Flash Forward

Dreamland: American Explorations into Surrealism

At Sullivan Goss, An American Gallery. Shows through
March 25.

Reviewed by Beth Taylor-Schott

bananas.jpgDreamland: American Explorations
into Surrealism
, which had its opening reception on Saturday,
January 20, at Sullivan Goss in Santa Barbara, includes enough
great art for two excellent shows, and yet still manages to be more
than the sum of those two parts. A less ambitious approach might
have included just the works from the 1930s and ’40s. This kind of
strict historicism would have focused attention more narrowly on
art that is certifiably surrealist, in which case, it would have
been engaging, but also somehow quaint. Still, a number of the
pieces — particularly “Anatomy of a Vegetable” by Howard Warshaw
and the works by John Wilde and Gertrude Abercrombie — would have
nudged us toward redefining what we think of the movement. And
certainly the quality of the works that fall into this historical
category here never wavers for a moment, reaching a crest
particularly in “Bananas and Plane” by Man Ray and “Still Life” by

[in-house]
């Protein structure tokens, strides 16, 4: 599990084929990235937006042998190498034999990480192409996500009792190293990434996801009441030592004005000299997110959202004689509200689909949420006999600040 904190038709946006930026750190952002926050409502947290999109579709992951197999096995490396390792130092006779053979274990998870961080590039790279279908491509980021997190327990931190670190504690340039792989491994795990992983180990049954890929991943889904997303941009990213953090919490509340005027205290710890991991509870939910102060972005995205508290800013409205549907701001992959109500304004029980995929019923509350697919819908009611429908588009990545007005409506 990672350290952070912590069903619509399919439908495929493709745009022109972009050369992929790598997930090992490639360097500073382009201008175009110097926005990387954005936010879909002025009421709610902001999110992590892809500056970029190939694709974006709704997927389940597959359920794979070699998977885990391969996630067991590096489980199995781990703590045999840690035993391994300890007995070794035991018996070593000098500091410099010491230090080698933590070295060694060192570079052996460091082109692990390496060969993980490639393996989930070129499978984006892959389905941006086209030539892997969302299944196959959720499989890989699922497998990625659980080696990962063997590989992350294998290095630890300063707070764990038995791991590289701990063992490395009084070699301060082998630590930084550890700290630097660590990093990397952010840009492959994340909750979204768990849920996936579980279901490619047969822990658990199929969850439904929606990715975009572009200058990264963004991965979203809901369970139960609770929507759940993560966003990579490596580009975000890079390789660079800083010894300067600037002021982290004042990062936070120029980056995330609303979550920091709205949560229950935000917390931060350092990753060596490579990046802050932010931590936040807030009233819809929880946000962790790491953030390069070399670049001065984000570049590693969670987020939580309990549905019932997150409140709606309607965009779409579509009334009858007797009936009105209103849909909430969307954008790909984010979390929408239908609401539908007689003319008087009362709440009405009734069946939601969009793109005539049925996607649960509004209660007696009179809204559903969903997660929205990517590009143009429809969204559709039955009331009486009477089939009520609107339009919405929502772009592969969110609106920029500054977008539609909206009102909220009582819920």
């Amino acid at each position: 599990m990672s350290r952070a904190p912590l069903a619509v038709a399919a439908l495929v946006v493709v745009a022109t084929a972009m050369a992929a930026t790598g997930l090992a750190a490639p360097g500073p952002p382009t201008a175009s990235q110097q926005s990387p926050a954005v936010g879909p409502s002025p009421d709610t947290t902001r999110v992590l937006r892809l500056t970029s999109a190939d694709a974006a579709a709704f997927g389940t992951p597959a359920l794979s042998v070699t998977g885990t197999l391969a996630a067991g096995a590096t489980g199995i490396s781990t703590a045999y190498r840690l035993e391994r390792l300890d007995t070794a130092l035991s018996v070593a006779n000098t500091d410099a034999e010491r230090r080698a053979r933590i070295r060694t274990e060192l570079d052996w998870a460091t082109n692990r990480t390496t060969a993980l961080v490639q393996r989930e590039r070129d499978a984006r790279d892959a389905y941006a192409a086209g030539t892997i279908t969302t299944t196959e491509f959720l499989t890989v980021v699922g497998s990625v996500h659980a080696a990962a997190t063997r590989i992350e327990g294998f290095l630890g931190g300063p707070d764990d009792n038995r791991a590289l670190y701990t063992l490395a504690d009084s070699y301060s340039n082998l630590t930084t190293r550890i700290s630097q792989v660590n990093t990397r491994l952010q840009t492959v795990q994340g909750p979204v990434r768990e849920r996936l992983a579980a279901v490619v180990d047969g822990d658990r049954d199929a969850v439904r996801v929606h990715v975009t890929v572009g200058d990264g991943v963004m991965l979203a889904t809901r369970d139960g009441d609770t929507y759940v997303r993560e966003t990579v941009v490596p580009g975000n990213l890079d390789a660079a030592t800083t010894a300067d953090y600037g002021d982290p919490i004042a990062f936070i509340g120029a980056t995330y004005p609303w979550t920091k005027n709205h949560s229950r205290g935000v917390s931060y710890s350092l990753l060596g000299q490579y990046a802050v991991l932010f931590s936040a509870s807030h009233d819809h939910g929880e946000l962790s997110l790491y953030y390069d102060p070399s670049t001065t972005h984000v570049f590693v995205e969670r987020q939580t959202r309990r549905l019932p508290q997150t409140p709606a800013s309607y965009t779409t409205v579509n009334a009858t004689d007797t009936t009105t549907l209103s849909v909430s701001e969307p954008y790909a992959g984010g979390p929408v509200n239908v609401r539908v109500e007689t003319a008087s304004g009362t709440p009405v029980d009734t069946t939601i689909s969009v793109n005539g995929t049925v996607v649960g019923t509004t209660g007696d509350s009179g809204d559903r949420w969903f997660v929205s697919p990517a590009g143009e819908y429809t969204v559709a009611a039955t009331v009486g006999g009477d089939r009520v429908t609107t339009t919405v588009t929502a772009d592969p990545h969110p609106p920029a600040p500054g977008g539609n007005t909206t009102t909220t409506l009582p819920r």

Francis Criss.

The works in this exhibit done since 1980 could also have been
pleasingly arranged into an independent exhibition focused on
contemporary art. The intelligence of this contemporary work is
what stands out, particularly in David Ligare’s Thrown Drapery
series and in Miriam Slater’s “Landscape.” The intuitive impact of
many of the pieces is remarkable, especially Rebekah Bogard’s
ceramics and Irma Cavat’s “Crossing Mountains.” But without the
context of the early-20th-century works of historical surrealism,
the contemporary works in the show would look just
that — contemporary.

Which is why bringing the two groups together and intermingling
them was such a brilliant decision, and one that takes us to a
special place. “Dreamland” is a trip through the looking glass, not
so much into pure fantasy, but instead one more deeply into our own
world. Seeing a historical surrealist work like Bayer’s
“Umsinkender (Collapsing)” next to “Hamish, Burning Spear” by Hank
Pitcher, or “Two Figures, Snake Cloud” by Fred Remahl next to a
Fred Stonehouse, makes the relationship between historical
surrealism and our contemporary art perfectly clear. “Dreamland”
does something important by making it impossible to feel smug about
surrealism. Just when one might be tempted by the complacency of
thinking the movement is over, along comes this show to demonstrate
that — far from over — surrealism has gotten so big that we can’t
even make out the edges of it. When we can’t see the surrealism
within the landscape, for instance, it’s because, in fact, it is
the landscape.

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